Hallam Photo Stitch

Don't know why I never got around to doing this - but this is a stitched image of 5 photos taken of the meso of the Hallam storm on 5/22/04 as it was near Bruning, NE crossing hwy 81. The tornado was touching down off and on at this point (likely off as I took this image) ... wish I could post a larger version of it, and likely will the next time I update my own website, where much larger images are permitted. The detail in the full version is pretty neat ... what I like is being able to actually see the inflow band on the right side of the image.

[Broken External Image]:http://www.photopile.com/photos/mikeperegrine/auctions/181391.gif
 
That's a great panoramic view of the historic Hallam supercell Mike! After seeing that I am sure that everyone will try to emulate that photo technique. Definitely a great example to point out some of the textbook features of a supercell and will make quite the banner for your website. I am sure Ken Dewey of UNL and others with strong interest in that event would love to see that photo as well.
 
Awesome, indeed, Mike!

I had never before even thought of trying to produce such imagery. I will now.

That image, to me, sort of makes that storm look "compact". Not LP, just "tightly wrapped", I guess. Would you say that was the case, or is it just something of an illusion from the panoramic image?

Congrats on a really amazing pic.

Bob
 
Thanks ... if I were to print the image out full size it would be four feet long ... now that would be interesting. Playing with it some more - trying to get the exposures to match in the different images so you don't notice the stitches so much.

Bob - this image spans probably about five or so miles of the horizon I would say (I'm really only missing one or maybe two shots to have been able to make this a full 360 degree view) ... but yeah, looks wrapped up doesn't it. This was probably taken about 10-15 minutes before it started producing the big tornadoes. The RFD was really starting to get its act together here.
 
That is a great job putting that together Mike. Man that storm was a duzy when it was first spinning up. That photo(s) really does the storm justice.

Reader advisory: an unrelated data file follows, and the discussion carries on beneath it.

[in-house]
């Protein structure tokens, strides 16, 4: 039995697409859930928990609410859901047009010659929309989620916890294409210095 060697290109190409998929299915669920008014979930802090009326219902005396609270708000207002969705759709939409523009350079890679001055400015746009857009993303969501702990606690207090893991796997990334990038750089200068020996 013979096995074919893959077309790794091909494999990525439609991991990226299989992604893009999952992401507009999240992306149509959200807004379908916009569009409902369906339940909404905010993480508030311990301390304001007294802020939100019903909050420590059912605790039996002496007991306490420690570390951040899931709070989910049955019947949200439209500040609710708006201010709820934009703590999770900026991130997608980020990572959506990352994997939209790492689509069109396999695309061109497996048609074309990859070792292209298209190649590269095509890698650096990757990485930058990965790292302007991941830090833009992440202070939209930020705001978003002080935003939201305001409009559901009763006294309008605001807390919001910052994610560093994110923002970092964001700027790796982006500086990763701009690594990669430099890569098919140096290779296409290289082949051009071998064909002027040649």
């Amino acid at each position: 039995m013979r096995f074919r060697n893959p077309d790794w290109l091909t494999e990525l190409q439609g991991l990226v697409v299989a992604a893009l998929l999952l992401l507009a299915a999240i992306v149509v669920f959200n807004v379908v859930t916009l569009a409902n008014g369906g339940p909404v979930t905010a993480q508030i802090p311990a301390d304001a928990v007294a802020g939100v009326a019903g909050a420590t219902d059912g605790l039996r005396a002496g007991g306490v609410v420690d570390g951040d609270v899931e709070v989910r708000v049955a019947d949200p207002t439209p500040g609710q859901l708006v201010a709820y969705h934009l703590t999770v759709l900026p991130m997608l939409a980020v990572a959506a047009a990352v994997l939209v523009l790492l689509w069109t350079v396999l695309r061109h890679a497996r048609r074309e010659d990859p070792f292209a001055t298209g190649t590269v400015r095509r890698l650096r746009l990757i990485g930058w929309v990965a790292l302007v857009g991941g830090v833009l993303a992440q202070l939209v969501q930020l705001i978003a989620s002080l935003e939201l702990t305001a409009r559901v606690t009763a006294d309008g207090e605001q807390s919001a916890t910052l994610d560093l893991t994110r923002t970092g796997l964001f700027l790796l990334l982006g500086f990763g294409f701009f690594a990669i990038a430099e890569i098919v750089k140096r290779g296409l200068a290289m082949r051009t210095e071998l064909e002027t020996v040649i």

Mike,

That is amazing. Great job to you and the people who helped you touch it up a little. It looks so good to me that I think even Hollingshead is going to be a little jealous.

:lol:

Darin
 
Originally posted by Darin Brunin
It looks so good to me that I think even Hollingshead is going to be a little jealous.

ha - well thanks, but I don't think Mike H will be too concerned ... everytime I see his photo of the Coin storm I still throw up a little.
 
Phenomenal! What a beast!

Mike: what focal length did you use here? You did a great job avoiding frame curvature by taking more and smaller pix, but focal length is good to know as well...
 
Nice job. Every time I see these kinds of photos, or any by Mike H., it reminds me of just how crappy my digital camera is.
 
Nice job. Every time I see these kinds of photos, or any by Mike H., it reminds me of just how crappy my digital camera is.

What are you shooting?

Even a 2mp non zoom digicam, or a 30 year old film SLR can produce attractive pics. Look at Mike's before and after doggie shot - a bit of level and curve tweaking can make any well exposed (nothing blocked or blown out) shot look great.

A low end camera will limit your maximum resolution, and poor glass may make you avoid certain aperture or zoom settings. Still, decent shots should be achievable. If you keep shooting, and analyze what's wrong with your shots, you'll soon learn how to work around the box's shortcomings.

Why Your Camera Does Not Matter

1.) Good tools just get out of the way and make it easier to get the results you want. Lesser tools may take more work.
2.) They add durability for people who use these tools hard all day, every day.
3.) Advanced users may find some of the minor extra features convenient. These conveniences make the photographer's life easier, but they don't make the photos any better.
4.) Hey, there's nothing wrong with the best tools, and if you have the money to blow why not? Just don't ever start thinking that the fancy tools are what created the work.



If you like, post some examples - I'm sure you'll get some good feedback.

-Greg
 
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